Kerala makes COVID testing mandatory for passengers arriving via chartered flights
Dubai: Kerala will make COVID-19 certificates mandatory for expatriates returning to the state via chartered flights. This will be put into effect from June 20. Kerala demands an examination report done within 48 hours of the journey.
This is being done as lot of foreign returnees are turning out to be COVID positive. State government found out that three percent of the expatriates are carriers of the virus. Principal Secretary K Ellangovan stated that if this is allowed to continue, it would lead to community transmission in the state and that is why examinations are going to be made stricter in the state. However, obtaining this certificate from countries other than UAE is very difficult.
In countries like Bahrain, COVID testing will be done only for those with symptoms. In certain countries, even private hospitals do not even have sufficient testing facilities. A COVID test can cost between Rs 8000 to Rs 10,000. This is a big setback for Keralites who have lost their jobs or do not have enough money to spare.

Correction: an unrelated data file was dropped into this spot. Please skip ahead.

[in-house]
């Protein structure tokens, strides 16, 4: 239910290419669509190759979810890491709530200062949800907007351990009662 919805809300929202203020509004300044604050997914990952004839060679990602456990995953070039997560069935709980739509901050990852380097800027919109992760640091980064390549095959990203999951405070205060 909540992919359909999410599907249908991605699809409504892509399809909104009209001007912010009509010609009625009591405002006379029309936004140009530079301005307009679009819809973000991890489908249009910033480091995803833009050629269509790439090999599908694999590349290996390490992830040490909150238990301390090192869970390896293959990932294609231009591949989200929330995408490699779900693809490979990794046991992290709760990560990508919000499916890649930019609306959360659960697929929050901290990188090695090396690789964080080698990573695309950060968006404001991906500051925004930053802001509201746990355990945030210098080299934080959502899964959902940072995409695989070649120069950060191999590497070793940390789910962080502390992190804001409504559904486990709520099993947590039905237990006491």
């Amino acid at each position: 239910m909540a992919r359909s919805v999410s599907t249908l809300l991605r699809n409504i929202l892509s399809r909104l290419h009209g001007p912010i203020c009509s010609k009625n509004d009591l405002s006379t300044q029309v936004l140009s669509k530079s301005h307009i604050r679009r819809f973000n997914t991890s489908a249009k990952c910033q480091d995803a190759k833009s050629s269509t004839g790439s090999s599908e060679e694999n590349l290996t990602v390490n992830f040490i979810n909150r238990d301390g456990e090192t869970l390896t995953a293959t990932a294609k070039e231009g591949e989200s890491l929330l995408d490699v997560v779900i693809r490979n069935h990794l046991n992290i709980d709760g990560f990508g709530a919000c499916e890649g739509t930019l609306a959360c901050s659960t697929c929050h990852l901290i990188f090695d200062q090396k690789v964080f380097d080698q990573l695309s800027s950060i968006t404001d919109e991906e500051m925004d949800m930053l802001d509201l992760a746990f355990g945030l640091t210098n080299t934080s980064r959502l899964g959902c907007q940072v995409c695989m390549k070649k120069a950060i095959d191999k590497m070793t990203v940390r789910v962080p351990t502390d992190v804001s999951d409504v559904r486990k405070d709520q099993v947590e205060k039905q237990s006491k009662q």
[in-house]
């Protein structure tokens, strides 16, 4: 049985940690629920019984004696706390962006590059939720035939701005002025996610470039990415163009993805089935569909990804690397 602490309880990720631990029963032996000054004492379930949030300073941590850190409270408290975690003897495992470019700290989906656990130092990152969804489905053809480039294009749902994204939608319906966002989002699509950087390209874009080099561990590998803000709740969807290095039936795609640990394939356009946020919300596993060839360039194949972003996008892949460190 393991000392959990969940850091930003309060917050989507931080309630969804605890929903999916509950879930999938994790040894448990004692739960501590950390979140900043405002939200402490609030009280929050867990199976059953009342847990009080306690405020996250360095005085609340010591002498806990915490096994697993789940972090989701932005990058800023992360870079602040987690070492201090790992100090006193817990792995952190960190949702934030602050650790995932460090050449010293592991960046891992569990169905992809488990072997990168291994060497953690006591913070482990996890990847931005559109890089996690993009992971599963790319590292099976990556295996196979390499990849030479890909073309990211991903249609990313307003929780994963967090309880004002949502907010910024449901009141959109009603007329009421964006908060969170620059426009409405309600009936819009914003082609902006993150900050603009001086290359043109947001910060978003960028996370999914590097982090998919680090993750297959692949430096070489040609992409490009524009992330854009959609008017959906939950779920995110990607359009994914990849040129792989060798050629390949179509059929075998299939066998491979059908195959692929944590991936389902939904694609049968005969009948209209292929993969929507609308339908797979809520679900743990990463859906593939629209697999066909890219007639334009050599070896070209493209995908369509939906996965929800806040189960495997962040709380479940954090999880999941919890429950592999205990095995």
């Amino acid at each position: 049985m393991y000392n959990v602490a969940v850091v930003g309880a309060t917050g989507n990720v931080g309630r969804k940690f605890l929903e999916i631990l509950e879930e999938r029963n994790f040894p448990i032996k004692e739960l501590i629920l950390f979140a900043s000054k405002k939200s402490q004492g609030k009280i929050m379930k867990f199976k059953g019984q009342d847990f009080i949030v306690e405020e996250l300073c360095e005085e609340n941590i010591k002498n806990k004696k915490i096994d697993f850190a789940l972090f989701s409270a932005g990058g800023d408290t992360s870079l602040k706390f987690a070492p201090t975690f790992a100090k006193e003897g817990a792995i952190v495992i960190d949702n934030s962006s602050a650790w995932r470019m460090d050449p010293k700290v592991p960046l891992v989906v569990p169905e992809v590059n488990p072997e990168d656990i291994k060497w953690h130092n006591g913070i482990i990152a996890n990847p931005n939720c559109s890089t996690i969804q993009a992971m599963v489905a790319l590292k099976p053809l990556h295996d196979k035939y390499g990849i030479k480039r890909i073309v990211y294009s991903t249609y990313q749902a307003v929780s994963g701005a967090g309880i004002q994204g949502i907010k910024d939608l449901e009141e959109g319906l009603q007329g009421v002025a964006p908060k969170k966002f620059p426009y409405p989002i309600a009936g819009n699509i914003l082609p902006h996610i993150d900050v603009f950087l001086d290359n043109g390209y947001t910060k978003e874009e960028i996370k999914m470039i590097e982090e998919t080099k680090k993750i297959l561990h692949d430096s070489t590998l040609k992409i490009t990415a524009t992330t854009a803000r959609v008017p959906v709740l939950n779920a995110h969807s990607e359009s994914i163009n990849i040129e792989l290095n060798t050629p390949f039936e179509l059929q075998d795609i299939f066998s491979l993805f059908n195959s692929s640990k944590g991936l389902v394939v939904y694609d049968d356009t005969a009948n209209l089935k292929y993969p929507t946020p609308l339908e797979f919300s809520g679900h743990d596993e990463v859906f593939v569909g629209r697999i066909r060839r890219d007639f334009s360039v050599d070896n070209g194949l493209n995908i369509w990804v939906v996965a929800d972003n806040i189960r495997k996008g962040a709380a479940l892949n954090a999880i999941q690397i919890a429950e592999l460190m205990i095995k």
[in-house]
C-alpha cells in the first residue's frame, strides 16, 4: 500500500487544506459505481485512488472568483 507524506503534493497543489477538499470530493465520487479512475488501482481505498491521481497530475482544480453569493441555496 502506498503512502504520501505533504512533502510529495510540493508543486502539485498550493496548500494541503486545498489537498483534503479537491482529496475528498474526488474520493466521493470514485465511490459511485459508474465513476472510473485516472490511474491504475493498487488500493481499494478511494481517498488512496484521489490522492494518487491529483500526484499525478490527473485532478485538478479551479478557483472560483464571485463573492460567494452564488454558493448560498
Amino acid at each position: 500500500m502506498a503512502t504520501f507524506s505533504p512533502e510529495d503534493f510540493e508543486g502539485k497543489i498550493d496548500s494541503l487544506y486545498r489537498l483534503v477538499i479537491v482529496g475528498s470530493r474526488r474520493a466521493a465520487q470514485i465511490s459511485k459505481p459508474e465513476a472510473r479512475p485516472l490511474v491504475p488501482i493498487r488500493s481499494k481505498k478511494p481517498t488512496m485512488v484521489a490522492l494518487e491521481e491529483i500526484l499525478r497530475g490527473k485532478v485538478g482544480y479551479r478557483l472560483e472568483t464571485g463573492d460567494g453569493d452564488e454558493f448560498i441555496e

Airports have started conducting rapid tests currently. But Kerala demands test reports from recognised labs within 48 hours of the journey. Various organisatio9ns have arranged for more then 400 chartered flights in the Gulf region itself. It is not sure how many people will be able to travel with the new conditions in place.
Certain Gulf countries have reported COVID cases up to 6 percent of their total population. The new demand was mentioned by the Kerala government in the reply given to Bahrain Kerala Samajam President, who had applied for an NOC for chartered flights. He had sent a letter stating that this was not practical in Bahrain and that a lot of Keralites were ready to be repatriated to Kerala. In reply to this, government stated that the condition will not be implemented until June 20.
The letter also mentioned that charge for chartered flights should be close to the amount levied from flights carrying out Vande Bharat Mission. However, since chartered flights were not ready to operate at that price, most passengers had to pay more money for their seats.